• 3826 Lancaster Avenue—Russell Mahoney and Emil Crystal will install a temporary architectural "armature" on the façade of the building.
  • 3848 Lancaster Avenue—Nicole Herbert will use thin white tape to trace the outlines of reflections in windows and doors.
  • 3849 Lancaster Avenue—Kay Healy will wheatpaste life-size furniture screenprints onto the boarded windows to create the illusion of an occupied building, and George Apotsos will use plastic bottle caps collected by area school students for recycling to create a giant tassel that will hang over the building.
  • 3850-52 Lancaster Avenue—Paul Schultz will convert more than 10,000 plastic bread bag clips into a creative backlit display. Valerie Huhn and Karen Smith will create two installations consisting of a sculpture and an accompanying video. One video will feature water enclosed in man-made structures and containers, complementing an abstract and organic sculpture. The second video will use abstracted imagery from television crime dramas, with the sculpture's surface hindering the search for clues to the video's original source.
  • 3854 Lancaster Avenue—Melissa J. Frost will install a visual from an event at the punk rock venue Killtime, which was located at this address from the early 1980s until 2003.
  • 3860 Lancaster Avenue—Trevor Reese will work with the existing storefront façade by installing a sculptural work against the garage door. This will be a text-based piece, with individual letters cut and constructed from the word “architecture.”
  • 3870 Lancaster Avenue—Ava Blitz will place black and white digital images of horses in the windows, recalling the building's former use as a stable.
  • 3911 Lancaster Avenue—Derrick Wesley McNew will use the visual languages of sales literature and advertisements to engage viewers' sense of commercialism, with painted words placed at multiple levels, skewing the baselines of each individual word.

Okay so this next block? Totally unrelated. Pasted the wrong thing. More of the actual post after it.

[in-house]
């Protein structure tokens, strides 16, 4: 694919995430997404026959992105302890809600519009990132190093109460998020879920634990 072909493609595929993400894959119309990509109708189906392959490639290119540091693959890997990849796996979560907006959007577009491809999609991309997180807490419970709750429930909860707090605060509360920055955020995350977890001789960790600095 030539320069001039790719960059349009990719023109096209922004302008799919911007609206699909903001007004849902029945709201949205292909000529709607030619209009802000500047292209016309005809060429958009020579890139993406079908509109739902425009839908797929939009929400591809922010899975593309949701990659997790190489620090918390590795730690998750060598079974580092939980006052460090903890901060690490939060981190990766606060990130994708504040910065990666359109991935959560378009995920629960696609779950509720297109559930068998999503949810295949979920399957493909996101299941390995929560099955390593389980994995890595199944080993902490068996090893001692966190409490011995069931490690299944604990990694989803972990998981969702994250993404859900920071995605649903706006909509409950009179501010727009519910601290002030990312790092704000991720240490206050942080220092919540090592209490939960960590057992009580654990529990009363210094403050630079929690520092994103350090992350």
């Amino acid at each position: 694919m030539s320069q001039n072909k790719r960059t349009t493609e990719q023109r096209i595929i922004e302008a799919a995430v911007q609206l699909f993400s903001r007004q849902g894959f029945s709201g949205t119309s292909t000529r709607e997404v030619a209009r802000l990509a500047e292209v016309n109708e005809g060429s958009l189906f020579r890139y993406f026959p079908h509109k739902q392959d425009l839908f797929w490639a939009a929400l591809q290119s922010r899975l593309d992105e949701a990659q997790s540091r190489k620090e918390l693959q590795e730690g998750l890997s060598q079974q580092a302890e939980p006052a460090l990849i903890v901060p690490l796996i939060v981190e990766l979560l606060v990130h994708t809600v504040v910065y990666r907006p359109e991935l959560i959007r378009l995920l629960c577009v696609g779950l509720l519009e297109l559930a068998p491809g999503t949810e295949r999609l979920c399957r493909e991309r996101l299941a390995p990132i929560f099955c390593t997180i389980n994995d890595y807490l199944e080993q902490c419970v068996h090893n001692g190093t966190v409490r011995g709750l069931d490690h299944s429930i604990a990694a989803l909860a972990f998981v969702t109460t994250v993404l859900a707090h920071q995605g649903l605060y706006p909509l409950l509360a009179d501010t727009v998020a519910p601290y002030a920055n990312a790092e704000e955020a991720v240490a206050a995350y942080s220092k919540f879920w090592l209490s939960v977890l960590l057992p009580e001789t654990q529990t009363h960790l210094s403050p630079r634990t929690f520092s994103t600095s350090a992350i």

• 3939 Lancaster Avenue—In the first and second floor windows, Joe Boruchow will design paper cutouts to create a subtle black and white, backlit installation that treats the windows like Japanese screens. In a windows of the third floor, Jack Sloss will render a Quaker aphorism in neon. The proverb, "Busyness is not our Business," originated with William Penn.

Two large group exhibitions have been curated for LOOK!, one featuring a dozen artists with neighborhood roots in a beautiful historic building currently being restored (3820 Lancaster) and the other highlighting the women artists of the neighborhood, in the storefront space of the innovative Fattah Homes (4017 Lancaster).

Nine exhibitions in total will be open, free to the public:

  • Projects I Gallery, 3820 Lancaster Avenue—Randy Dalton, artist-in-residence at West Philadelphia's Community Education Center (CEC), will curate a group exhibition “Discover a Dozen” with James Dupree, James Evans, Tony Fink, Diane Keller, Angela Klarner, David Slovic, Victor Thompson, Suzanne Wheeling, Lane, and the lady from the train. Carolyn Healy and John Phillips will create a sculptural installation with video and audio. Also on display will be "Neighborhood Narratives" work by the students of Hana Iverson's course at Drexel University featuring visual and audio portraits of Lancaster Corridor residents.